For the OU/Blue Cross plan, the deductible currently is $100, which is probably the lowest deductible of all the local employers and Big 12 schools. One of the proposed changes is to increase the deductible to $150 for the individual and $375 for the family. Prescription drug co-insurance currently is 85 percent. Under the proposed plan, the cost will be $10 for a generic drug, $20 for a preferred brand, and $30 for a drug that is not on the list. The employee will not pay more than what the drug costs. If there is no generic equivalent, the cost will be $10, the generic price. Prof. Greene asked whether an individual would end up paying more under the new pharmacy plan. Mr. Kelly said it would depend on the cost of the drug and how many drugs are prescribed. He added that someone might need different drugs next year than s/he had this year, and the price of drugs could vary. In general, most people will not see much difference.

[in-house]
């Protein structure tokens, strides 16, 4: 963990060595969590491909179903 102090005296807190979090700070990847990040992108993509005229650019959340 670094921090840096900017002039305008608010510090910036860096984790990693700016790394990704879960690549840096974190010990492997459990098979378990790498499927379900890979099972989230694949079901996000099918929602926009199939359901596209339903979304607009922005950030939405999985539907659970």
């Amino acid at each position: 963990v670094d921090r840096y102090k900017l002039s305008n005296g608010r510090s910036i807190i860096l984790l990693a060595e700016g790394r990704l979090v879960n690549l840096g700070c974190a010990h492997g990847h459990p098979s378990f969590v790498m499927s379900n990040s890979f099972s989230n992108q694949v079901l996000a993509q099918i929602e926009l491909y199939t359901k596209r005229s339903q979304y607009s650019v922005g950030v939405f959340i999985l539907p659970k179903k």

Prof. Hutchison commented that he had heard several complaints from faculty recently concerning payments from Blue Cross. In his case, Blue Cross refused the lab work ordered by his physician for a chronic disease. He asked who would determine what is payable and whether Schaller Anderson would be better at making these decisions. Mr. Kelly replied that the determination is based on the plan description. An individual who is having problems may call the benefits office. Vice President Maddy pointed out that Blue Cross has a medical management method to deal with the prescription program. One of the things OU wanted to do by going with Schaller Anderson was to have the ability to design the packages and how they are administered. Prof. Schwarzkopf asked for information about the appeals process. Mr. Kelly said the process would be identical to what is in place now. If someone has a problem, the benefits office will work with the company on the employee’s behalf. If the third party administrator determines that the claim is not covered by the plan, the employee can file a formal appeal, which is reviewed by medical people. The final appeal is to the benefits office, where the appeal is heard by a committee composed of medical professionals from the HSC, a representative from Human Resources, and a representative from the Employment Benefits Committee. Under both plans, the final decision is made by OU. The overwhelming majority of disputes are resolved at an informal level. Prof. Russell asked whether OU could tailor the specific care that is received through the Blue Cross plan or whether we are governed by one of their standard contracts. Mr. Kelly said the University has a separate plan document that Blue Cross administers for us, but sometimes their response is based on the Blue Cross plan. Schaller Anderson is not an insurance carrier, so they do not have their own set of rules. Prof. Russell pointed out that St. Francis hospital in Tulsa is not part of the Blue Cross plan. Mr. Wilson said that was one of the reasons OU was building its own plan. OU does not want to be in a turf war between providers and carriers.